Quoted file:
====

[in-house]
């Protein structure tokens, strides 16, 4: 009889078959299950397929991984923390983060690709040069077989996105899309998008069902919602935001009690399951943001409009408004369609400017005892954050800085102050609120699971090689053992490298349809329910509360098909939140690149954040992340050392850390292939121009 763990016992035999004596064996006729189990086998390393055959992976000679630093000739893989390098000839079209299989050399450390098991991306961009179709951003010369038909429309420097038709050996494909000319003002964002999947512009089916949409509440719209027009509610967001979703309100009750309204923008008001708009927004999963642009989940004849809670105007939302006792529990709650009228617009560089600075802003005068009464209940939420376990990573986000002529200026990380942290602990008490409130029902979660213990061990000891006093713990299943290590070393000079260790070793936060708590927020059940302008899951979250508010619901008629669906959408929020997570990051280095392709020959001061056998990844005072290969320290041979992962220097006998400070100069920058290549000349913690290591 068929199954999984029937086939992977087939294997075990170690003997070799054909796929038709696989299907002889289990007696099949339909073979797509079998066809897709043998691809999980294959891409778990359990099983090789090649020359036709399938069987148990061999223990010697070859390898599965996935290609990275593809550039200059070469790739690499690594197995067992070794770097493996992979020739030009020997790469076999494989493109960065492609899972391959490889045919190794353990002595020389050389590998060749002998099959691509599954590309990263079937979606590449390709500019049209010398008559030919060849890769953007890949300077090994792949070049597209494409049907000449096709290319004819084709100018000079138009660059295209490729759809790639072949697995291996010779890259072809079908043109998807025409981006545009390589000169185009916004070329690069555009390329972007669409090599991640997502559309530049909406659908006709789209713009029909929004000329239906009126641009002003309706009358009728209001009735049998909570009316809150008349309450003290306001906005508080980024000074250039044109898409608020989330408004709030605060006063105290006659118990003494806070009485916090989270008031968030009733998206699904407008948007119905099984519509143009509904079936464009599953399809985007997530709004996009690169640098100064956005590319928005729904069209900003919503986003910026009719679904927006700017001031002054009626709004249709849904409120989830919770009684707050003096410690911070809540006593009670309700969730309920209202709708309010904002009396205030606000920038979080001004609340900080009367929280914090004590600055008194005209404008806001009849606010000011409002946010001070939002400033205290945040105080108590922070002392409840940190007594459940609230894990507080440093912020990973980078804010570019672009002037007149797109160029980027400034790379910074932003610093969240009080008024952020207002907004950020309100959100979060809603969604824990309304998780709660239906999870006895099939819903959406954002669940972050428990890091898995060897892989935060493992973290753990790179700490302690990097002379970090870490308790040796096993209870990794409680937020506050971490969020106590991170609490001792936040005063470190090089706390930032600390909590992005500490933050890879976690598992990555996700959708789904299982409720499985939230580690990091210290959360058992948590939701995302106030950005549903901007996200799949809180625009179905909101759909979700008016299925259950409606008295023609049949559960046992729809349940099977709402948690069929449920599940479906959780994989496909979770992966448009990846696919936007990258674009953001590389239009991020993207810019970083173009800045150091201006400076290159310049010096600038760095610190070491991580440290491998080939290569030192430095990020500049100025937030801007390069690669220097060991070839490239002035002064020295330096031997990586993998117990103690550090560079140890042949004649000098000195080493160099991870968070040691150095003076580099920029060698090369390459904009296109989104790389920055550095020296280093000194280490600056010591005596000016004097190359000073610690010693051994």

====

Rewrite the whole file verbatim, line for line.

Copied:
[in-house]
């Protein structure tokens, strides 16, 4: 009889078959299950397929991984923390983060690709040069077989996105899309998008069902919602935001009690399951943001409009408004369609400017005892954050800085102050609120699971090689053992490298349809329910509360098909939140690149954040992340050392850390292939121009 763990016992035999004596064996006729189990086998390393055959992976000679630093000739893989390098000839079209299989050399450390098991991306961009179709951003010369038909429309420097038709050996494909000319003002964002999947512009089916949409509440719209027009509610967001979703309100009750309204923008008001708009927004999963642009989940004849809670105007939302006792529990709650009228617009560089600075802003005068009464209940939420376990990573986000002529200026990380942290602990008490409130029902979660213990061990000891006093713990299943290590070393000079260790070793936060708590927020059940302008899951979250508010619901008629669906959408929020997570990051280095392709020959001061056998990844005072290969320290041979992962220097006998400070100069920058290549000349913690290591 068929199954999984029937086939992977087939294997075990170690003997070799054909796929038709696989299907002889289990007696099949339909073979797509079998066809897709043998691809999980294959891409778990359990099983090789090649020359036709399938069987148990061999223990010697070859390898599965996935290609990275593809550039200059070469790739690499690594197995067992070794770097493996992979020739030009020997790469076999494989493109960065492609899972391959490889045919190794353990002595020389050389590998060749002998099959691509599954590309990263079937979606590449390709500019049209010398008559030919060849890769953007890949300077090994792949070049597209494409049907000449096709290319004819084709100018000079138009660059295209490729759809790639072949697995291996010779890259072809079908043109998807025409981006545009390589000169185009916004070329690069555009390329972007669409090599991640997502559309530049909406659908006709789209713009029909929004000329239906009126641009002003309706009358009728209001009735049998909570009316809150008349309450003290306001906005508080980024000074250039044109898409608020989330408004709030605060006063105290006659118990003494806070009485916090989270008031968030009733998206699904407008948007119905099984519509143009509904079936464009599953399809985007997530709004996009690169640098100064956005590319928005729904069209900003919503986003910026009719679904927006700017001031002054009626709004249709849904409120989830919770009684707050003096410690911070809540006593009670309700969730309920209202709708309010904002009396205030606000920038979080001004609340900080009367929280914090004590600055008194005209404008806001009849606010000011409002946010001070939002400033205290945040105080108590922070002392409840940190007594459940609230894990507080440093912020990973980078804010570019672009002037007149797109160029980027400034790379910074932003610093969240009080008024952020207002907004950020309100959100979060809603969604824990309304998780709660239906999870006895099939819903959406954002669940972050428990890091898995060897892989935060493992973290753990790179700490302690990097002379970090870490308790040796096993209870990794409680937020506050971490969020106590991170609490001792936040005063470190090089706390930032600390909590992005500490933050890879976690598992990555996700959708789904299982409720499985939230580690990091210290959360058992948590939701995302106030950005549903901007996200799949809180625009179905909101759909979700008016299925259950409606008295023609049949559960046992729809349940099977709402948690069929449920599940479906959780994989496909979770992966448009990846696919936007990258674009953001590389239009991020993207810019970083173009800045150091201006400076290159310049010096600038760095610190070491991580440290491998080939290569030192430095990020500049100025937030801007390069690669220097060991070839490239002035002064020295330096031997990586993998117990103690550090560079140890042949004649000098000195080493160099991870968070040691150095003076580099920029060698090369390459904009296109989104790389920055550095020296280093000194280490600056010591005596000016004097190359000073610690010693051994």